MECHANICAL WATCHES: THE COMPLETE GUIDE
If you’ve just bought a mechanical watch, you should know that you’ve become the owner of more than a time-teller. The tiny disc that you’re wearing around your wrist represents the culmination of centuries of science and art. Regardless of whether you put it on solely for special occasions or refuse to leave your home without it, and no matter whether you spent a year’s salary on it or a weekly one, it would serve you well to learn all you can about mechanical watch movements. With that in mind, we’ll explore the intricacies of these wonderful contraptions below!
WHAT IS A MECHANICAL WATCH MOVEMENT?
So, what’s a mechanical watch movement in the first place? Also referred to as the “caliber,” we’re talking about the “engine” of your watch; the tiny powerhouse that allows your watch to perform its functions. The intricate mechanism is there to make sure the hands move as they’re supposed to; while also powering any other complication.
In watchmaker jargon, a complication is any feature or function that a watch has besides telling the time. For example, multiple time zones, an annual calendar, or a chronograph. But in essence, the mechanical movement is crucial for the basic time-keeping function, which is why it’s worth explaining in further detail.
A Mechanical Watch Movement Photo Via: Adobe Stock
HAND-WOUND VS. AUTOMATIC
If you’re only now dipping your toe in the waters of wristwatch enthusiasm, you may have heard about the difference between automatic and hand-wound watches. If you’re not familiar with the difference, don’t worry - we’ll give you a quick run-down here. Basically, an automatic watch is nothing more than a mechanical watch which has a self-winding mechanism.
Or in simpler terms, you won’t have to periodically wind the watch’s crown to keep it running. Conversely, the watch you’d manually have to wind by hand is, wait for it - a hand-wound wristwatch! If you want one of these to operate continuously, you’ll have to wind the crown yourself regularly, usually once a day.
When it comes to automatic (self-winding) watches, the story is a little different. Firstly, there is a rotor that is a part of the watch’s movement. When you move your wrist, the watch is winded by the spin of the rotor, which in turn tightens the mainspring in the watch. A manually-wound watch has no rotor like this, so you perform this part of the job yourself.
WHAT’S THE BEST CHOICE?
These workhorses can be identified by their outer rotating bezel, beefy stainless or rubber straps, larger hands and generous use of lume. Since a square bezel doesn't make sense, these watches are most frequently round although an exception can be made for the iconic Panerai.
A diver's watch deserves a place in every collection. Like a chronograph, most owners will rarely wear their timepiece to its rated underwater depth, but the diver's watch exudes ruggedness and a sense of adventure.
HISTORY OF THE MECHANICAL MOVEMENT
With watches of all kinds being such a ubiquitous part of our everyday culture, you might be wondering when the automatic watch movement was invented in the first place. Ironically enough, there is a degree of uncertainty regarding the timeline and origin of these extremely precise time-tellers. Namely, there is a dispute on whether it was created by Hubert Sarton in 1778 or Abraham-Louis Perrelet a year earlier.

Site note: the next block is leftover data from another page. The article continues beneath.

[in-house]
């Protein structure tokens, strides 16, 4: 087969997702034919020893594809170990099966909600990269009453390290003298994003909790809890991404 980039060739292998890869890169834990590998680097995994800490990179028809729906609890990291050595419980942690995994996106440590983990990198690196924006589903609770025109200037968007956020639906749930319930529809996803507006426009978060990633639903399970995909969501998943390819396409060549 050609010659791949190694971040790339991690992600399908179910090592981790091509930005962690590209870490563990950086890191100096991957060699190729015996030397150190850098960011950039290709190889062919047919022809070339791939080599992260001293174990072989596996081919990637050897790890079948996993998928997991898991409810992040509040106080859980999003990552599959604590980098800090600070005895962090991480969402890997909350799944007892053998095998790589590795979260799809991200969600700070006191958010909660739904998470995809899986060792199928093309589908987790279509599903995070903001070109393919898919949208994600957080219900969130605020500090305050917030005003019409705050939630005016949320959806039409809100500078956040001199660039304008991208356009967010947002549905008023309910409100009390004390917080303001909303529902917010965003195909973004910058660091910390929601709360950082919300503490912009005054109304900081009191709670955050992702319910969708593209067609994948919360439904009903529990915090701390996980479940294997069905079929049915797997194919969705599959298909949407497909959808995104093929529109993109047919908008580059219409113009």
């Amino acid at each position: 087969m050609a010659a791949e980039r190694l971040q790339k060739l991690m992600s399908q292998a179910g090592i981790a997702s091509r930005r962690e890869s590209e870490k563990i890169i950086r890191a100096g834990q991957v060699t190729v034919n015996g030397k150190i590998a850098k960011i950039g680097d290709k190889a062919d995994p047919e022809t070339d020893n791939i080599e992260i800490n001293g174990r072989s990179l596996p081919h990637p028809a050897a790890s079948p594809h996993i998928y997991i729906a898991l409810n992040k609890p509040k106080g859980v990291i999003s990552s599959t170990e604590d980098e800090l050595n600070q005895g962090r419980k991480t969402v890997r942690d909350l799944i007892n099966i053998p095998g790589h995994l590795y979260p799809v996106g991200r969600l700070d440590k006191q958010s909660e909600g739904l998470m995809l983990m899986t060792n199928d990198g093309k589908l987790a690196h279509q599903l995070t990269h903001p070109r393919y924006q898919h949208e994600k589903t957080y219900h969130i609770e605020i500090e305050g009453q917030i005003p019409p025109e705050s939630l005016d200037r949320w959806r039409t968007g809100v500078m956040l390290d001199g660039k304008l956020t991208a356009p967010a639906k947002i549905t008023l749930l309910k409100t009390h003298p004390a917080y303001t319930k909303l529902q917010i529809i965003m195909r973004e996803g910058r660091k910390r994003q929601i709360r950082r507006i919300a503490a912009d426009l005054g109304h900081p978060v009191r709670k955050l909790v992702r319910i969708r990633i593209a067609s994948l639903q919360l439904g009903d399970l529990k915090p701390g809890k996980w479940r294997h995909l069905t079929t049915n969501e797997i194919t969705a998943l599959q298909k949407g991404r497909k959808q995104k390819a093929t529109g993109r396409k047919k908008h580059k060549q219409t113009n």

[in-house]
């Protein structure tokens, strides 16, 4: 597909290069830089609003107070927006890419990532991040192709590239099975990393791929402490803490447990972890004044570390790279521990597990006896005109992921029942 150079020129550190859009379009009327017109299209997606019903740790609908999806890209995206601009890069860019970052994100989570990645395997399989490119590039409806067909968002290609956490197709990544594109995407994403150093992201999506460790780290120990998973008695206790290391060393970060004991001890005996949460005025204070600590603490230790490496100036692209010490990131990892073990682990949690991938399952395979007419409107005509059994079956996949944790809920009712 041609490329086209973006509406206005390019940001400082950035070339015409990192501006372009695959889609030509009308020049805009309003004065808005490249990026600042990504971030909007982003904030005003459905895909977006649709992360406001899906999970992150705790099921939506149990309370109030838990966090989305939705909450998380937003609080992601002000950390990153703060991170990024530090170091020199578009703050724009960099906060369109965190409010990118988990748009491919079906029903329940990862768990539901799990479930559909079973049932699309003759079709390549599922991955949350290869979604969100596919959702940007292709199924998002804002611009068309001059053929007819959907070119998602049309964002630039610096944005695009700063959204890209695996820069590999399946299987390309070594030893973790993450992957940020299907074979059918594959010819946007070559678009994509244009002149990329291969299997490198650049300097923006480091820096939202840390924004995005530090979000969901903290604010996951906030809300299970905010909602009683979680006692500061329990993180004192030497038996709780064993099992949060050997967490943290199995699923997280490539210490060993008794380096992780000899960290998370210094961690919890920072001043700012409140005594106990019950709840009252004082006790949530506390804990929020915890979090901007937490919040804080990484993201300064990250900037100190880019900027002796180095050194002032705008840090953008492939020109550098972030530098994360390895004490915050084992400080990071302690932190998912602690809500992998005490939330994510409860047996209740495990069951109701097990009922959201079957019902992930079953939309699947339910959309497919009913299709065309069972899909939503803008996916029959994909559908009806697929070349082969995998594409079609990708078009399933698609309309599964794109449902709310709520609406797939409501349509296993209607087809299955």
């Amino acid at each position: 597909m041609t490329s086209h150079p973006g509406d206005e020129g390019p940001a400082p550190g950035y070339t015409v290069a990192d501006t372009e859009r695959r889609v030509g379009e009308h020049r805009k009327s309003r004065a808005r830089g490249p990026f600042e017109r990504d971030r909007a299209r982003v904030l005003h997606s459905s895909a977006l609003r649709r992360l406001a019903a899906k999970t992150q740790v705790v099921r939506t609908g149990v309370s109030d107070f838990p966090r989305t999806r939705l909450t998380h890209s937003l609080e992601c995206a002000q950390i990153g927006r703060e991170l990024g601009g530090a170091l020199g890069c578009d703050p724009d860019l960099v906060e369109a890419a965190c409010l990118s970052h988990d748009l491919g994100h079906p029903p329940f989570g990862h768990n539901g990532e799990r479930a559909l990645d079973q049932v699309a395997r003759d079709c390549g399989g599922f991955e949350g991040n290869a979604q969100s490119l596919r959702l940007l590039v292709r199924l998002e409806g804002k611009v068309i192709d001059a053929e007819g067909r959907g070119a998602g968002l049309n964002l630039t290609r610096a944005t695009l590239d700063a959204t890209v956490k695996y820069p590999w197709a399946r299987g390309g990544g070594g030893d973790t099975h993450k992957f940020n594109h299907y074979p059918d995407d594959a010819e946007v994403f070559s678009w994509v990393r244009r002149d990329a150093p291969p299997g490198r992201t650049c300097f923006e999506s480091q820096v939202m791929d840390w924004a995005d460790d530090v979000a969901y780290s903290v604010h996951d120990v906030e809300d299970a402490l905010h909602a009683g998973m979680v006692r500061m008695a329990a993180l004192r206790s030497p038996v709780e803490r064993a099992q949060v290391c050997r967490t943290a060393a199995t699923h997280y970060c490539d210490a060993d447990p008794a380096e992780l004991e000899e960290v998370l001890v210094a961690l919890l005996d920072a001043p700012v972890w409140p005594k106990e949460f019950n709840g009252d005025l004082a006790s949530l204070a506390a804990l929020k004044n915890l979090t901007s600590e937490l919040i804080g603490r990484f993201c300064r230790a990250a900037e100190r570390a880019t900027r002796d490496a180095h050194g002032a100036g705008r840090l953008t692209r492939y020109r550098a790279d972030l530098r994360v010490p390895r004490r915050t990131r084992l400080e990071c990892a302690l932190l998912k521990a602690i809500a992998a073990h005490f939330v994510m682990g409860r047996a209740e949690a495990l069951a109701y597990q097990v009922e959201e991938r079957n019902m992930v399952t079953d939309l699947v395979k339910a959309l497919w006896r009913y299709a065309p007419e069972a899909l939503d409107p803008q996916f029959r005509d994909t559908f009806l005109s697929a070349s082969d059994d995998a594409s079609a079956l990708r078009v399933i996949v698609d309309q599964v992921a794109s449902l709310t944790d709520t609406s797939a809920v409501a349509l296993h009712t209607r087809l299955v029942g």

While we’re certain that the invention of the mechanism goes back to the 18th century, we also know that Pierre Joseph de Rivaz first used it in a watch, while John Hardwood would bring the invention to perfection at the beginning of the 20th century. After that, a humble watch repairman who lived near Manchester in Britain would create the first wristwatch that boasted automatic winding.
WHAT MAKES A MECHANICAL MOVEMENT A “MECHANICAL” MOVEMENT?
We’ve used the term ‘movement’ a couple of times throughout this article. So, you may be wondering - why is a mechanical movement called a ‘movement’ in the first place? Basically, because expert watchmakers have designed mechanical watches to function based on a series of wound springs and gears, transferring the energy needed to power the watch.
THE BENEFITS OF A MECHANICAL MOVEMENT VS. AUTOMATIC OR QUARTZ MOVEMENTS
In this day and age, quartz movement watches are much more common compared to mechanical movement watches. The reason for that is pretty simple - it all comes down to cost. The quartz movement watch gets its name from the quartz battery that powers the inner mechanism. Thus, this type of wristwatch has minimal moving parts; watch enthusiasts aren’t fond of them, seeing as they’re not as intricate, and lack the technical engineering and craftsmanship of the mechanical ones.
Naturally, most people use quartz movement watches because they require the least possible maintenance, only relatively rare battery replacements. Seeing as they haven’t got a lot of moving parts that need to be well-maintained, they’re pretty cheap. On the other hand, don’t think that there aren’t quality Swiss watch brands that produce quartz watches as well - they’re just kept to a higher standard of quality than the average ones.
On the other hand, if you have the budget for a quality mechanical movement watch, we definitely recommend getting one; there’s nothing quite like it. For people who appreciate the impeccable craftsmanship of intricate watches, such an investment is a small price to pay.